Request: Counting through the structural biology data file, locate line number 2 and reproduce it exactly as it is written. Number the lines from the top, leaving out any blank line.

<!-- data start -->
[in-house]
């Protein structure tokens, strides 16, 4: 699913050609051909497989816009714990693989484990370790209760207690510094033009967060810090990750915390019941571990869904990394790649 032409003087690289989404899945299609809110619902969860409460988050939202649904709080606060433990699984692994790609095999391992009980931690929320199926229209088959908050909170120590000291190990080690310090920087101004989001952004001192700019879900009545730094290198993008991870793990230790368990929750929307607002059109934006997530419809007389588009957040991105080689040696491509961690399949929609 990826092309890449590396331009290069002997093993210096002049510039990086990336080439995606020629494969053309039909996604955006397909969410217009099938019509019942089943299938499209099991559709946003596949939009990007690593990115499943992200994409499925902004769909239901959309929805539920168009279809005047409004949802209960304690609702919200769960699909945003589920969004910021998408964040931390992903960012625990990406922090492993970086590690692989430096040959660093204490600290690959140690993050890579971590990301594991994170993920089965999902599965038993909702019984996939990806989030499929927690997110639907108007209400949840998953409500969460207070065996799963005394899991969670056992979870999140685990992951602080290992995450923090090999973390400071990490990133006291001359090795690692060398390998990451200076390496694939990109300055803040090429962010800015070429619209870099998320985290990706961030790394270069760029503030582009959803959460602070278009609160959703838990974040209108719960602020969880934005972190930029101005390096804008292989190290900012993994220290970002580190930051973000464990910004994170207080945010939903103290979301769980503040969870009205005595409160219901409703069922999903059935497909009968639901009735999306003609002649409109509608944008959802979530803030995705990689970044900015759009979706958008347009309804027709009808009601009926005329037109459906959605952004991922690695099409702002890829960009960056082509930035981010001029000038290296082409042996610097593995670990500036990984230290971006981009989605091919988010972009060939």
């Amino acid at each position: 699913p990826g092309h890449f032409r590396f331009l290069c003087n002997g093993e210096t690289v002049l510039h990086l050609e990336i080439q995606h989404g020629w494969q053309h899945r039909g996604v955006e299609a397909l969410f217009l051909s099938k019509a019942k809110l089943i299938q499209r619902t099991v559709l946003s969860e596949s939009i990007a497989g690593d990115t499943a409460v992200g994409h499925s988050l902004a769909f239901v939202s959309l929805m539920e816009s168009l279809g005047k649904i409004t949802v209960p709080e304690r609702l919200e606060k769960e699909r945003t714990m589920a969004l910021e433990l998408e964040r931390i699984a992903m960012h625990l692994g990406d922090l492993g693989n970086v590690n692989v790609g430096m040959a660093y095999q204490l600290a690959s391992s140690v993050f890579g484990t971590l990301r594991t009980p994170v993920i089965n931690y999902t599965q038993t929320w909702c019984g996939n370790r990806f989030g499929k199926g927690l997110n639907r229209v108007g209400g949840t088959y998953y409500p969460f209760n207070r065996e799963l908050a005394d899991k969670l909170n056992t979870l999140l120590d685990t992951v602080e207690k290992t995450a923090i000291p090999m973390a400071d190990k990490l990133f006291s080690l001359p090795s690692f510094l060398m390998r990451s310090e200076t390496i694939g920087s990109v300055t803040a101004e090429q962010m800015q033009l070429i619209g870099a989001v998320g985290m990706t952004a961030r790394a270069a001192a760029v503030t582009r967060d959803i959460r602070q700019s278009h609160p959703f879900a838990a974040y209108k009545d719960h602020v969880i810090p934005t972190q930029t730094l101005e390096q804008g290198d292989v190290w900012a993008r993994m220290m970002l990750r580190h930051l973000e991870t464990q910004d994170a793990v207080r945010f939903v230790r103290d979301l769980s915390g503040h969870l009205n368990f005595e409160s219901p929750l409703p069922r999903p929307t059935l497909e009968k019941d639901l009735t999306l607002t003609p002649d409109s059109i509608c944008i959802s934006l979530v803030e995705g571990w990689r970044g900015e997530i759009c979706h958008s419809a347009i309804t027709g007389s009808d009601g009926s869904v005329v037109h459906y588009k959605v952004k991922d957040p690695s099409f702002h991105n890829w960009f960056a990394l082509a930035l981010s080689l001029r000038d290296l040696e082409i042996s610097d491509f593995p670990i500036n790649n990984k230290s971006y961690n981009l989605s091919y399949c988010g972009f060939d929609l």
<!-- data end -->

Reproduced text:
């Protein structure tokens, strides 16, 4: 699913050609051909497989816009714990693989484990370790209760207690510094033009967060810090990750915390019941571990869904990394790649 032409003087690289989404899945299609809110619902969860409460988050939202649904709080606060433990699984692994790609095999391992009980931690929320199926229209088959908050909170120590000291190990080690310090920087101004989001952004001192700019879900009545730094290198993008991870793990230790368990929750929307607002059109934006997530419809007389588009957040991105080689040696491509961690399949929609 990826092309890449590396331009290069002997093993210096002049510039990086990336080439995606020629494969053309039909996604955006397909969410217009099938019509019942089943299938499209099991559709946003596949939009990007690593990115499943992200994409499925902004769909239901959309929805539920168009279809005047409004949802209960304690609702919200769960699909945003589920969004910021998408964040931390992903960012625990990406922090492993970086590690692989430096040959660093204490600290690959140690993050890579971590990301594991994170993920089965999902599965038993909702019984996939990806989030499929927690997110639907108007209400949840998953409500969460207070065996799963005394899991969670056992979870999140685990992951602080290992995450923090090999973390400071990490990133006291001359090795690692060398390998990451200076390496694939990109300055803040090429962010800015070429619209870099998320985290990706961030790394270069760029503030582009959803959460602070278009609160959703838990974040209108719960602020969880934005972190930029101005390096804008292989190290900012993994220290970002580190930051973000464990910004994170207080945010939903103290979301769980503040969870009205005595409160219901409703069922999903059935497909009968639901009735999306003609002649409109509608944008959802979530803030995705990689970044900015759009979706958008347009309804027709009808009601009926005329037109459906959605952004991922690695099409702002890829960009960056082509930035981010001029000038290296082409042996610097593995670990500036990984230290971006981009989605091919988010972009060939």